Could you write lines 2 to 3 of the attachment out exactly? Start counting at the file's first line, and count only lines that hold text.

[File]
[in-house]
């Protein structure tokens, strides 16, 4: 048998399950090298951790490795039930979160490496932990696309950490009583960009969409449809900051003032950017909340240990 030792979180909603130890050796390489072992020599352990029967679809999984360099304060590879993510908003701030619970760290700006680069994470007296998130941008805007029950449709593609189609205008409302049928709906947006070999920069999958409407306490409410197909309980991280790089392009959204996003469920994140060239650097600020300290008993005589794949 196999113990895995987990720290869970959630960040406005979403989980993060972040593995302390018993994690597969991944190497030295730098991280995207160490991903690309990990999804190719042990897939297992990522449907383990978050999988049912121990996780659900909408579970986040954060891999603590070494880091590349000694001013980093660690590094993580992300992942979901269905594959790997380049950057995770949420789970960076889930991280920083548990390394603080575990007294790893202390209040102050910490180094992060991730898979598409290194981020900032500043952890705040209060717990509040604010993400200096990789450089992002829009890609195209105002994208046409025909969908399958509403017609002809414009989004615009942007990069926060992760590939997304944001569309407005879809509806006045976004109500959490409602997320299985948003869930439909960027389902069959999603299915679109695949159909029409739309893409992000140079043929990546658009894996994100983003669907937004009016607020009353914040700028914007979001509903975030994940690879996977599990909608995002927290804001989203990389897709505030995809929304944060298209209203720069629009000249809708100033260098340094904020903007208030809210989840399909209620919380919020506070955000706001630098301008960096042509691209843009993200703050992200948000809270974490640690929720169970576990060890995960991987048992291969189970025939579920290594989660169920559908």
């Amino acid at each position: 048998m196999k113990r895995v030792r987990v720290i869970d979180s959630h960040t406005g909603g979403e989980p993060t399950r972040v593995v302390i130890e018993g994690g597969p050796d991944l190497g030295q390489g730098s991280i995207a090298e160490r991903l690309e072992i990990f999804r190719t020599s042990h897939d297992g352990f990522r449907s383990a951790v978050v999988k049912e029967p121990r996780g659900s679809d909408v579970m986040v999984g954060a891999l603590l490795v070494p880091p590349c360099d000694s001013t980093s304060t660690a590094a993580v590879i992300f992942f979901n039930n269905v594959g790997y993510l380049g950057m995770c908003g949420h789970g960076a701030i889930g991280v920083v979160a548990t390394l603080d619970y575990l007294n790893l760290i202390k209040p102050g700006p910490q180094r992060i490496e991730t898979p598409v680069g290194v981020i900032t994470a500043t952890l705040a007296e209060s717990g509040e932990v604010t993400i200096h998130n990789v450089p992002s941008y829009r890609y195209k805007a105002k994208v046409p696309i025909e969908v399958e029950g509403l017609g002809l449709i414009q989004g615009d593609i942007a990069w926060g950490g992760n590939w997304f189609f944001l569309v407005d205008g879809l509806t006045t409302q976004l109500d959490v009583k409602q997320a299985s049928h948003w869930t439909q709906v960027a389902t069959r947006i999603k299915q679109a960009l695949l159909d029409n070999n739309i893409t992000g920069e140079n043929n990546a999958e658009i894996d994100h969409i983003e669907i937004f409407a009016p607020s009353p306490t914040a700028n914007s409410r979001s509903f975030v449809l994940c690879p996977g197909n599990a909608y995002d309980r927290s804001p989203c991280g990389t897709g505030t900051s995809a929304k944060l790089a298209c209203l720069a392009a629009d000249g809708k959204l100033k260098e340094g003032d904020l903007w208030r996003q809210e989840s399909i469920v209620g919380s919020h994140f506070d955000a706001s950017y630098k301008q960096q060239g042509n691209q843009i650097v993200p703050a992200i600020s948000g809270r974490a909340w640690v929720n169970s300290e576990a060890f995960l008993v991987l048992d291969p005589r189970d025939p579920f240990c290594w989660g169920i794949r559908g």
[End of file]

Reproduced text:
């Protein structure tokens, strides 16, 4: 048998399950090298951790490795039930979160490496932990696309950490009583960009969409449809900051003032950017909340240990 030792979180909603130890050796390489072992020599352990029967679809999984360099304060590879993510908003701030619970760290700006680069994470007296998130941008805007029950449709593609189609205008409302049928709906947006070999920069999958409407306490409410197909309980991280790089392009959204996003469920994140060239650097600020300290008993005589794949 196999113990895995987990720290869970959630960040406005979403989980993060972040593995302390018993994690597969991944190497030295730098991280995207160490991903690309990990999804190719042990897939297992990522449907383990978050999988049912121990996780659900909408579970986040954060891999603590070494880091590349000694001013980093660690590094993580992300992942979901269905594959790997380049950057995770949420789970960076889930991280920083548990390394603080575990007294790893202390209040102050910490180094992060991730898979598409290194981020900032500043952890705040209060717990509040604010993400200096990789450089992002829009890609195209105002994208046409025909969908399958509403017609002809414009989004615009942007990069926060992760590939997304944001569309407005879809509806006045976004109500959490409602997320299985948003869930439909960027389902069959999603299915679109695949159909029409739309893409992000140079043929990546658009894996994100983003669907937004009016607020009353914040700028914007979001509903975030994940690879996977599990909608995002927290804001989203990389897709505030995809929304944060298209209203720069629009000249809708100033260098340094904020903007208030809210989840399909209620919380919020506070955000706001630098301008960096042509691209843009993200703050992200948000809270974490640690929720169970576990060890995960991987048992291969189970025939579920290594989660169920559908």
């Amino acid at each position: 048998m196999k113990r895995v030792r987990v720290i869970d979180s959630h960040t406005g909603g979403e989980p993060t399950r972040v593995v302390i130890e018993g994690g597969p050796d991944l190497g030295q390489g730098s991280i995207a090298e160490r991903l690309e072992i990990f999804r190719t020599s042990h897939d297992g352990f990522r449907s383990a951790v978050v999988k049912e029967p121990r996780g659900s679809d909408v579970m986040v999984g954060a891999l603590l490795v070494p880091p590349c360099d000694s001013t980093s304060t660690a590094a993580v590879i992300f992942f979901n039930n269905v594959g790997y993510l380049g950057m995770c908003g949420h789970g960076a701030i889930g991280v920083v979160a548990t390394l603080d619970y575990l007294n790893l760290i202390k209040p102050g700006p910490q180094r992060i490496e991730t898979p598409v680069g290194v981020i900032t994470a500043t952890l705040a007296e209060s717990g509040e932990v604010t993400i200096h998130n990789v450089p992002s941008y829009r890609y195209k805007a105002k994208v046409p696309i025909e969908v399958e029950g509403l017609g002809l449709i414009q989004g615009d593609i942007a990069w926060g950490g992760n590939w997304f189609f944001l569309v407005d205008g879809l509806t006045t409302q976004l109500d959490v009583k409602q997320a299985s049928h948003w869930t439909q709906v960027a389902t069959r947006i999603k299915q679109a960009l695949l159909d029409n070999n739309i893409t992000g920069e140079n043929n990546a999958e658009i894996d994100h969409i983003e669907i937004f409407a009016p607020s009353p306490t914040a700028n914007s409410r979001s509903f975030v449809l994940c690879p996977g197909n599990a909608y995002d309980r927290s804001p989203c991280g990389t897709g505030t900051s995809a929304k944060l790089a298209c209203l720069a392009a629009d000249g809708k959204l100033k260098e340094g003032d904020l903007w208030r996003q809210e989840s399909i469920v209620g919380s919020h994140f506070d955000a706001s950017y630098k301008q960096q060239g042509n691209q843009i650097v993200p703050a992200i600020s948000g809270r974490a909340w640690v929720n169970s300290e576990a060890f995960l008993v991987l048992d291969p005589r189970d025939p579920f240990c290594w989660g169920i794949r559908g």